An attempt to restart Transatlantic relations
Adelina Marini, 4 November 2009
With e declaration to restart the transatlantic relations ended the first official EU-USA summit since president Obama took office, in spite that the topic was climate change. The president of the European Council - the Swedish prime minister Fredrik Reinfeldt together with the president of the European Commission Jose Manuel Barroso and the High representative of the EU for foreign policy and security Javier Solana went to Washington on Monday to discuss with president Obama the decision of the EU that the developing countries will need 100 bn euro to fight climate change.
The EU leaders also went to the American capital to present their new Plan for Action in Afghanistan. But instead, the summit ended with a 15-page declaration which makes a thorough review of all transatlantic initiatives and common actions. There are also some new moments in the document.
On the most important and urgent topic - climate change, there was no specific result beside the political declaration that there definitely must be an agreement in Copenhagen. One of the reasons for the lack of concrete US commitments is the fact the the draft cap-and-trade legislation is still being discussed in the Senate and, for now, there is no indication that the draft will be approved before the summit in the Danish capital which starts on the 7th of December.
And with regard to Afghanistan, the American president praised the efforts of the Eu to continue its active role there. But it was not clear whether Washington filed a request for more active participation of Europe in Afghanistan and Pakistan, where the US is experiencing serious difficulties.
In the final declaration there is something new - the establishment of a mutual EU-US Energy Council on a ministerial level which will start work yet today. The purpose of the new structure would be to improve energy security and contribute to achieving our ambitious climate change goals. A main task of the Council will be to study diversification of energy sources, such as through increased use of liquefied natural gas (LNG), solar power, wind power and biofuels, and the use of nuclear power. It will discuss how to effectively promote global energy security on the basis of transparent, stable and non-discriminatory global energy markets and diversified energy sources.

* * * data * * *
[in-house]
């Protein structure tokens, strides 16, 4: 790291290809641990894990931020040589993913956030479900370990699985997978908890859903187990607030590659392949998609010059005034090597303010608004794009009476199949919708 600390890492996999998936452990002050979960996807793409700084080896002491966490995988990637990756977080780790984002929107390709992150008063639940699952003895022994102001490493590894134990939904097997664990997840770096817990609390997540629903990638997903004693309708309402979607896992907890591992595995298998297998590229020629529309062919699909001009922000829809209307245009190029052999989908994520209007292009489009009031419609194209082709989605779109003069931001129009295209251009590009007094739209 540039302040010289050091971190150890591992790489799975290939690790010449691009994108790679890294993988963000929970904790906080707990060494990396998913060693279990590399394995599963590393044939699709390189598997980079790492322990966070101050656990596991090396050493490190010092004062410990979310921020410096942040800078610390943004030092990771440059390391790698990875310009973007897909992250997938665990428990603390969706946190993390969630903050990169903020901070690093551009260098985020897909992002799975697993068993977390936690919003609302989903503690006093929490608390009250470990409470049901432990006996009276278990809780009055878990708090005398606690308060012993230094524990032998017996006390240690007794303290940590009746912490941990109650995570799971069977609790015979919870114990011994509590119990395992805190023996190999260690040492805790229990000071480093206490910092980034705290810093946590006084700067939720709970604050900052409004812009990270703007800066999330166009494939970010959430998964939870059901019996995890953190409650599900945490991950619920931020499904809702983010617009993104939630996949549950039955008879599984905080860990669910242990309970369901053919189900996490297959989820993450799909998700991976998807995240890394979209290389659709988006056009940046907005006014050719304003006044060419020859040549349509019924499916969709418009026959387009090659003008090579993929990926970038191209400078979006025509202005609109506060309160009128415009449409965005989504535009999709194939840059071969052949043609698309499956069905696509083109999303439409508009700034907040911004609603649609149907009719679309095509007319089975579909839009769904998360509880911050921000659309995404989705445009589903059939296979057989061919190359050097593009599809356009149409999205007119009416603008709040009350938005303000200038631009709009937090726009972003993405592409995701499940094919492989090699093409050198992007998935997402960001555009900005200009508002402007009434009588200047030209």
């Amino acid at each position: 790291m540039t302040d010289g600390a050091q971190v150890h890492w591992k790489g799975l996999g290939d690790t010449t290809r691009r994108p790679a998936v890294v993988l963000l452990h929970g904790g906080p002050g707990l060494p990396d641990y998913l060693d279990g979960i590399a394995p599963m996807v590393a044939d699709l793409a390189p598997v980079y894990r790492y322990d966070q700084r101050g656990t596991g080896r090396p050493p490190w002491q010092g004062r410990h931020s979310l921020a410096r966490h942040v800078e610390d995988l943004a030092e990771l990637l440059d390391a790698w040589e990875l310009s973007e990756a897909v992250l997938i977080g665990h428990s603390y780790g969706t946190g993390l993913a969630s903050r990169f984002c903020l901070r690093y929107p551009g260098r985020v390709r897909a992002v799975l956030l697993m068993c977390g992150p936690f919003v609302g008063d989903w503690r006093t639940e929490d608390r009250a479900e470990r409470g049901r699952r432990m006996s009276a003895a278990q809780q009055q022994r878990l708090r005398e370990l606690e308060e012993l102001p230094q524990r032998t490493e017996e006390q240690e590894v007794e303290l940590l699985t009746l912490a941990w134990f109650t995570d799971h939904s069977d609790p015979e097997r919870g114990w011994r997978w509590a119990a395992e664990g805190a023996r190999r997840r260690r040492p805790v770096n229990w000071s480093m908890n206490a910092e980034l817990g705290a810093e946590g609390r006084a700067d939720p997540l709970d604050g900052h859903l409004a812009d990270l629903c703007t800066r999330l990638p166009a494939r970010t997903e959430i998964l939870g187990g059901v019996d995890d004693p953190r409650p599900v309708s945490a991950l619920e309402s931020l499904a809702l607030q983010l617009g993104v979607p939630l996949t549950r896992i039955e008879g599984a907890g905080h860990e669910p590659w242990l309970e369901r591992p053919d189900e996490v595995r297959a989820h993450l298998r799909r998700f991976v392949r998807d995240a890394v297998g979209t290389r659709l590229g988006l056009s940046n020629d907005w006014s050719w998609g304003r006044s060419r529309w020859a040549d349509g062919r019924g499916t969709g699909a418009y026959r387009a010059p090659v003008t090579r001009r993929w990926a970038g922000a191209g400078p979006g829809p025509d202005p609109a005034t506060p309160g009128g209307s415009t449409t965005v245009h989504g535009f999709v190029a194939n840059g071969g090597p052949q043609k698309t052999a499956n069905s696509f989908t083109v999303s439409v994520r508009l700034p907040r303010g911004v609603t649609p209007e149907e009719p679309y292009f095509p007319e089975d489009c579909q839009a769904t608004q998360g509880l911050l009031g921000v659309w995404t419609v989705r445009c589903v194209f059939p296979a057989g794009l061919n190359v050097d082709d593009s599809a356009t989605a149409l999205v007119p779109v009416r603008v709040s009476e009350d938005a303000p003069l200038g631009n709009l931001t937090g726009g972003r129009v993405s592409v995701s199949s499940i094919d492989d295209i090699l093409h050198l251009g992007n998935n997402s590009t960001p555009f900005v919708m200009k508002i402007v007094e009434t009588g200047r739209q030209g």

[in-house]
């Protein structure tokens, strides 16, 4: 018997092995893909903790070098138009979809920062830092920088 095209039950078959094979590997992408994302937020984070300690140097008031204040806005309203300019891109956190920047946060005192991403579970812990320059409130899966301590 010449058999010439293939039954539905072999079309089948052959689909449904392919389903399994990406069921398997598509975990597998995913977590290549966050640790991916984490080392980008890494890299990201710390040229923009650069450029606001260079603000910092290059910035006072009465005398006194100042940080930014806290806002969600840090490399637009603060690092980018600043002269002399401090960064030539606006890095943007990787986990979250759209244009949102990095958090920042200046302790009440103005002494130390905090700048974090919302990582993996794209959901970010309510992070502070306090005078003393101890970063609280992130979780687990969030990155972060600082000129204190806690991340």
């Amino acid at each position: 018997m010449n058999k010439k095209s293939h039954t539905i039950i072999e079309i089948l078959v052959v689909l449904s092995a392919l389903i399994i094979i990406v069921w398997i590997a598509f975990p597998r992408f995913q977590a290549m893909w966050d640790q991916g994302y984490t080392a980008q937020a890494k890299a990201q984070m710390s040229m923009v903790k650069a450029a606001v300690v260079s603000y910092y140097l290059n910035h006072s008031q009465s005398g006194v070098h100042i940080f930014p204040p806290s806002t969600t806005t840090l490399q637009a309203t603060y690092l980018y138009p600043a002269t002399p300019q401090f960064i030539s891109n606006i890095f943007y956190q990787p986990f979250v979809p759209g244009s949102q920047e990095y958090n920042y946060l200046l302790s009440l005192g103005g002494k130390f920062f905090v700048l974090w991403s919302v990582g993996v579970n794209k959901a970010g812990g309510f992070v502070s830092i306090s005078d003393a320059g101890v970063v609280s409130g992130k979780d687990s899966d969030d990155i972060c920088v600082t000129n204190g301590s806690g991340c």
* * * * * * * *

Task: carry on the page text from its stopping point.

The declaration pays attention to absolutely all other issues in the transatlantic agenda like: Western Balkans, East European and Caucasus countries, the relations with Iran, the Middle East peace process, fight with poverty, the Doha Round of negotiations to abolish agriculture subsidies, the non-proliferation and even more.
And although the declaration is nothing more than a political statement of good will, indeed it is a very important signal toward the international community because it says that the Eu and the US (especially the US) will not approach any of the above mentioned issues unilaterally. Something that was quite common for the administration of president George W. Bush. This is confirmed by one of the first lines in the declaration: "Our goal is to ensure a more prosperous, healthy and secure future for our 800 million citizens, and for the world."
With a very good timing was also the news that while the negotiations were taking place in Washington, the Czech president Vaclav Klaus signed the Lisbon Treaty after the Constitutional court ruled that it is not in breach with the basic laws of the country. This forced president Obama to praise the EU because of the expectation that this would make the communication with the 27-members' Union much easier and quicker, thus making the decisions more effective.